There will always be a tension between what I think I should feel and what I don’t, but love is more than a feeling.
There is virtually no end to lists that attempt to catalog the best books in history, but what about a list that scrutinizes whether a book suits a jock sensibility or a nerd sensibility? Over at the Toast, Bridget Gibson scrutinizes the MLA Top 100 Novels list and categorizes which novels are “jock” novels and which are “nerd” novels....more
Writing is most often thought of as a solitary activity, and writers know the hazards of too many captains steering the ship of a single piece. At The Toast, Jilly Gagnon considers the ups and downs of working with a writing partner and concludes that, despite many frustrating aspects, the experience is ultimately rewarding:
Writing with someone else is like nuking the ground you previously napalmed.
For the daytime version of your library you need some natural light. How will your library illustrate the romance of pursuing knowledge if you can’t see dust particles floating in sunbeams? How are you going to achieve enlightenment without light?
Book-lovers know all too well the struggle to find places to store all their books; who amongst us hasn’t dreamed of having a personal library to house them all?...more
Over at The Toast, Rebecca Turkewitz writes about the intersections between literary geography and the real, from Joyce’s Dublin and Tolkien’s Middle Europe to Faulkner’s Mississippi and Munro’s Ontario—how we explore these places by walking through pages, and how they map to our homes and street corners....more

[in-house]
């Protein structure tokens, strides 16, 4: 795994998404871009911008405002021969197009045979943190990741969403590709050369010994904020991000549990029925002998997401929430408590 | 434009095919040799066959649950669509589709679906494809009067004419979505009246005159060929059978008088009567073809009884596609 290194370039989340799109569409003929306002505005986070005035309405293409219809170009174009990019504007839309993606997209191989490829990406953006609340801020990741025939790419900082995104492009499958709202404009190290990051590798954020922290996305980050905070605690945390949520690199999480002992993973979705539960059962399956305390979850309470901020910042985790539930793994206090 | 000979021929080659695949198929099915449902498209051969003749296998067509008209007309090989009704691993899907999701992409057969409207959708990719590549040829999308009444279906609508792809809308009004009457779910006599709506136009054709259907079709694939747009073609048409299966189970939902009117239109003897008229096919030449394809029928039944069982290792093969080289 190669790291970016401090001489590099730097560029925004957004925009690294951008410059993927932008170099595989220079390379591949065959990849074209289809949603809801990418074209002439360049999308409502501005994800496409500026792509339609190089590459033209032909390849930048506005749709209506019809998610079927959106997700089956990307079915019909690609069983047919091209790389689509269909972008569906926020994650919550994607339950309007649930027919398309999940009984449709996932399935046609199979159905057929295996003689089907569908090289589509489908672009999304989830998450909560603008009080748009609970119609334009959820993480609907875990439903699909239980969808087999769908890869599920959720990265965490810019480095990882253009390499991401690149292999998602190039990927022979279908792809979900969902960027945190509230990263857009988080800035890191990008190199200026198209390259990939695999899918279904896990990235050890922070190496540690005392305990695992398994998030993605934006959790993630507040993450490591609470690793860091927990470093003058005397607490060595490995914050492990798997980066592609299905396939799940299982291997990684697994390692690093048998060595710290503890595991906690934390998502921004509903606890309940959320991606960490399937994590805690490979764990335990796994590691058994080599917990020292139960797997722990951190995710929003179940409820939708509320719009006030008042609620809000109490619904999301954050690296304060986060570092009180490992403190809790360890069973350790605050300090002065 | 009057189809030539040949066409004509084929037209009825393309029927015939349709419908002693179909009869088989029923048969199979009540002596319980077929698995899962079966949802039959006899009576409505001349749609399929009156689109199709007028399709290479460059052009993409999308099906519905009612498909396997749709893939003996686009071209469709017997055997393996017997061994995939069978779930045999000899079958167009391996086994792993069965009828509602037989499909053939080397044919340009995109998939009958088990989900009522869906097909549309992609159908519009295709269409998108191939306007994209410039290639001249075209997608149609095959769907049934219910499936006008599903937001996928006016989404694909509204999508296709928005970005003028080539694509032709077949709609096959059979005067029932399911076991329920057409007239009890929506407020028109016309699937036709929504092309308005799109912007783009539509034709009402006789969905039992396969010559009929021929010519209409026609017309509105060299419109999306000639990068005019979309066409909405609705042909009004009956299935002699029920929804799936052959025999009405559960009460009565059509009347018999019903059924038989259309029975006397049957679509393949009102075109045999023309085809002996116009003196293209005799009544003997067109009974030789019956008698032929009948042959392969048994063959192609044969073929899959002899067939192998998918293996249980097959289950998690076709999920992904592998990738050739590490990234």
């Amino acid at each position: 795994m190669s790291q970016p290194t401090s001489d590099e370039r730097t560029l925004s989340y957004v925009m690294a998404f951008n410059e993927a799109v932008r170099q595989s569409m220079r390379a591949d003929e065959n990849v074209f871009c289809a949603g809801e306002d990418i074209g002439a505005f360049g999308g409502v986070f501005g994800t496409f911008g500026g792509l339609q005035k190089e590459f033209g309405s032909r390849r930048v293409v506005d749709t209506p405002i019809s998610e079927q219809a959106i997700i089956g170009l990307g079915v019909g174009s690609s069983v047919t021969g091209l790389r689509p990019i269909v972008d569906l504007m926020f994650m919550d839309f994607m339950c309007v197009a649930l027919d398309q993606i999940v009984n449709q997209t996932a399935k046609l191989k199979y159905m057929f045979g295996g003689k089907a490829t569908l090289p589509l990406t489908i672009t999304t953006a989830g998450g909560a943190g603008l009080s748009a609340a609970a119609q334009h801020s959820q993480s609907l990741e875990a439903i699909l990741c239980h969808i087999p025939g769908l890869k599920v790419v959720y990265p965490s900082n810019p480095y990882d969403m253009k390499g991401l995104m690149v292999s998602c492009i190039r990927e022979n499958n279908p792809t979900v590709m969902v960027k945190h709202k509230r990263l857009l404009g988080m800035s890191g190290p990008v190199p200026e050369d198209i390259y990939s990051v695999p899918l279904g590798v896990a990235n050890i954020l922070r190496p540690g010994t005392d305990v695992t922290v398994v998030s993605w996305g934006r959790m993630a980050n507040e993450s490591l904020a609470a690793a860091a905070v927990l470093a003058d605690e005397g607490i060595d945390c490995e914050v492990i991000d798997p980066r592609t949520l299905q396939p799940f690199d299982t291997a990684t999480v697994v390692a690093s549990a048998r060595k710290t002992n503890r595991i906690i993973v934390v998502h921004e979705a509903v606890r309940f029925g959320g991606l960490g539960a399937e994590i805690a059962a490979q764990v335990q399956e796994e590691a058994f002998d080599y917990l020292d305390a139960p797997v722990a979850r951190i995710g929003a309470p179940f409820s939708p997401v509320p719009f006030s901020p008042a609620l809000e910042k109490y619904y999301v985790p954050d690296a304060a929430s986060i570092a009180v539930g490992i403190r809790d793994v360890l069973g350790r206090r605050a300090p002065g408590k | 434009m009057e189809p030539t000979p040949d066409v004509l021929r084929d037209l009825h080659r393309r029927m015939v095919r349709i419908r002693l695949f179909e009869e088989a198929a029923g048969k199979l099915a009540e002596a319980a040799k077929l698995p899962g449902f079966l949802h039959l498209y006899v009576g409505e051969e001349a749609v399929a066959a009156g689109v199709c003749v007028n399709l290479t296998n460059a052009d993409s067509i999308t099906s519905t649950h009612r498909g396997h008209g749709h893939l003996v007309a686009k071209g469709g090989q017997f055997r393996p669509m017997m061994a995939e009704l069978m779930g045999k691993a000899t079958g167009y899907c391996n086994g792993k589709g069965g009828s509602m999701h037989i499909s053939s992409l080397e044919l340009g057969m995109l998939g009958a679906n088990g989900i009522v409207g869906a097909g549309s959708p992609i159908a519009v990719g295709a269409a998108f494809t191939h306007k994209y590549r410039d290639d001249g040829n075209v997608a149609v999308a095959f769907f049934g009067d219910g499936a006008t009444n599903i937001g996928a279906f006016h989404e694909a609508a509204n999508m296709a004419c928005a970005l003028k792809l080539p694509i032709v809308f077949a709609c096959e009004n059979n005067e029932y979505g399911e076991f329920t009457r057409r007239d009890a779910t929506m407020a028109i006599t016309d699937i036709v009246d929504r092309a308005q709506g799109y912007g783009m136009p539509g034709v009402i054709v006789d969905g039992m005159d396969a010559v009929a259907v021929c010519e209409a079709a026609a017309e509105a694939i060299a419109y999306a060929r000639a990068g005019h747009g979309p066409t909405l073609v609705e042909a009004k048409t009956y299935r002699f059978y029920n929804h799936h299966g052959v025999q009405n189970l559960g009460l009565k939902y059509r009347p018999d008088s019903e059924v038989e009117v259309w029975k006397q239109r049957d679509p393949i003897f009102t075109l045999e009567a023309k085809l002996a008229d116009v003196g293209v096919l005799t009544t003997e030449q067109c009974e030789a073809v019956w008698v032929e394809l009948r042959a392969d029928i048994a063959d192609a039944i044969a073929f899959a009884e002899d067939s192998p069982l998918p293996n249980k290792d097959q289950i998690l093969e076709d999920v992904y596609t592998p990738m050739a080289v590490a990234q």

The worst insult people hurl at adoptees is that they are “ungrateful” and should “go back” (to their “own” countries, to their old families). That is the moment when adoption becomes a gift—because that is the moment when it becomes clear that adoption belongs to people like the adoptive parent and not people like the adoptee.
Over at The Toast, Nicole Chung has written a deeply personal and beautiful essay about coming to terms with her adoption, embracing her Korean heritage, and learning her mother tongue alongside her daughter:
When I watch my daughter writing in Korean, when we talk about our family history, when she seems sure about who she is … and her place in our family and in the world, I cannot help but feel there are many different kinds of victories to be found, and many ways to heal.
Some commentators claimed the site should have been shuttered sooner when Bill Simmons, the “voice” of Grantland, parted ways with ESPN....more
WOMAN: Peekabo! I see you!
Peekaboo! I see you!
BABY DERRIDA: How can another see into me, into my most secret self, without my being able to see in there myself?
Over at The Toast, Mallory Ortberg has another entry, this time on Jacques Derrida, in “How to Talk to Babies,” a series of humorous satires of influential literary theories and theories....more
With the rise of adult coloring books on bestseller lists comes an interesting intersection between the artists who create the books and the consumers who color them. Over at The Toast, Katherine Cusumano makes the case for the coloring book as a unique collaborative medium, a means to allow the everyman to engage with art actively:
The coloring book assumes that visual art is open-ended and incomplete.